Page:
17. The IPv4 Header Version – 4 IHL – length of header in 32-bit words Min 5, max 15 – i.e., 60 bytes Type of service - to distinguish different classes of service To accommodate differentiated services (which class this packet belongs to) Total length – header and data  65,535 (216-1) bytes Identification – allows destination to determine which datagram a fragment belongs to EEC-484/584: Computer Networks

18. The IPv4 Header Time to live – counter to limit packet lifetimes Max lifetime 255sec Packet is destroyed when counter becomes 0 Protocol – which transport layer protocols being used Header checksum – verifies header EEC-484/584: Computer Networks

19. The IPv4 Header Options – security, error reporting, etc. Some of the IP options EEC-484/584: Computer Networks

20. IPv4 Fragmentation Fragmentation Flags DF – tells routers “Don’t Fragment” MF – More Fragments. All fragments except last have this set. Used as check against total length Fragment offset – where in datagram this fragment belongs All fragments (payload in the IP packet) except last must be multiples of 8 bytes The number of 8 byte blocks is called Number of Fragment Blocks (NFB) The unit of the offset is NFB EEC-484/584: Computer Networks

21. IPv4 Fragmentation & Reassembly Network links have MTU (max.transfer size) - largest possible link-level frame. different link types, different MTUs Large IP datagram divided (“fragmented”) within net one datagram becomes several datagrams “reassembled” only at final destination IP header bits used to identify, order related fragments fragmentation: in: one large datagram out: 3 smaller datagrams reassembly EEC-484/584: Computer Networks

22. IPv4 Fragmentation and Reassembly length =1040 length =4000 length =1500 length =1500 ID =x ID =x ID =x ID =x MF =0 MF =0 MF =1 MF =1 offset =370 offset =185 offset =0 offset =0 • Example • 4000 byte datagram • MTU = 1500 bytes One large datagram becomes several smaller datagrams 1480 bytes in data field offset = 1480/8 Fragment should be as large as possible EEC-484/584: Computer Networks

23. IPv6: motivation • initial motivation:32-bit address space soon to be completely allocated. • additional motivation: • header format helps speed processing/forwarding • header changes to facilitate QoS IPv6 datagram format: • fixed-length 40 byte header • no fragmentation allowed Network Layer

24. IPv6 datagram format priority: identify priority among datagrams in flow flow Label: identify datagrams in same “flow.” (concept of“flow” not well defined). next header: identify upper layer protocol for data pri ver flow label hop limit payload len next hdr source address (128 bits) destination address (128 bits) data 32 bits Network Layer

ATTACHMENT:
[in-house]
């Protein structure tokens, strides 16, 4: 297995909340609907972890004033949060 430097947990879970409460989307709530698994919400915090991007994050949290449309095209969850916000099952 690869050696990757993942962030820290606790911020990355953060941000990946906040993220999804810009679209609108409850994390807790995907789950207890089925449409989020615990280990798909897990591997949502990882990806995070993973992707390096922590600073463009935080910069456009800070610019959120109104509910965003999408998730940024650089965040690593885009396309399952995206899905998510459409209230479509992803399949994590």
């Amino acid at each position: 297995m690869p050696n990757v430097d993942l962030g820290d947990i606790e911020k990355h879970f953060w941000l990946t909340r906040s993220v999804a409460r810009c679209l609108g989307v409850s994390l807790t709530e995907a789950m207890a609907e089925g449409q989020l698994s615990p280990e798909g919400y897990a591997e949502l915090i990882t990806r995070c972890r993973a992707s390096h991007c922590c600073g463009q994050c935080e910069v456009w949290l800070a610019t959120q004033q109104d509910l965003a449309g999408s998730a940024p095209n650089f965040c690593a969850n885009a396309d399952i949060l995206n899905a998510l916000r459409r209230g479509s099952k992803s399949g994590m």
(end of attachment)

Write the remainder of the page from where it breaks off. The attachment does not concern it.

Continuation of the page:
25. Other changes from IPv4 • checksum:removed entirely to reduce processing time at each hop • options: allowed, but outside of header, indicated by “Next Header” field • ICMPv6: new version of ICMP • additional message types, e.g. “Packet Too Big” • multicast group management functions Network Layer

26. IPv6 header fields IPv6 source dest addr UDP/TCP payload IPv4 payload Transition from IPv4 to IPv6 • not all routers can be upgraded simultaneously • no “flag days” • how will network operate with mixed IPv4 and IPv6 routers? • tunneling: IPv6 datagram carried as payload in IPv4 datagram among IPv4 routers IPv4 header fields IPv4 source, dest addr IPv6 datagram IPv4 datagram Network Layer

27. IPv4 tunnel connecting IPv6 routers logical view: A A E E B B F F IPv6 IPv6 IPv6 IPv6 IPv6 IPv6 IPv6 IPv6 Tunneling C D physical view: IPv4 IPv4 Network Layer

28. Flow: X Src: A Dest: F data Flow: X Src: A Dest: F data IPv4 tunnel connecting IPv6 routers logical view: A A E E B B F F IPv6 IPv6 IPv6 IPv6 IPv6 IPv6 IPv6 IPv6 src:B dest: E src:B dest: E flow: X src: A dest: F data flow: X src: A dest: F data A-to-B: IPv6 E-to-F: IPv6 B-to-C: IPv6 inside IPv4 B-to-C: IPv6 inside IPv4 Tunneling C D physical view: IPv4 IPv4 Network Layer

29. Dijkstra’s Algorithm: Exercise Given the subnet shown below, using the Dijkstra’s Algorithm, determine the shortest path tree from node u and its routing table 5 3 5 2 2 1 3 1 2 1 x z w y u v EEC-484/584: Computer Networks

30. Distance Vector Routing: Exercise Consider the subnet shown below. Distance vector routing is used, and the following vectors have just come in to router C: from B: (5, 0, 8, 12, 6, 2); from D: (16, 12, 6, 0, 9, 10); and from E: (7, 6, 3, 9, 0, 4). The measured delays to B, D, and E, are 6, 3, and 5, respectively. What is C's new routing table? Give both the outgoing line to use and the expected delay. EEC-484/584: Computer Networks

31. Exercise: IP Fragmentation Suppose that host A is connected to a router R 1, R 1 is connected to another router, R 2, and R 2 is connected to host B. Suppose that a TCP message that contains 900 bytes of data and 20 bytes of TCP header is passed to the IP code at host A for delivery to B. Show the Total length, Identification, DF, MF, and Fragment offset fields of the IP header in each packet transmitted over the three links. Assume that link A-R1 can support a maximum frame size of 1024 bytes including a 14-byte frame header, link R1-R2 can support a maximum frame size of 512 bytes, including an 8-byte frame header, and link R2-B can support a maximum frame size of 512 bytes including a 12-byte frame header. EEC-484/584: Computer Networks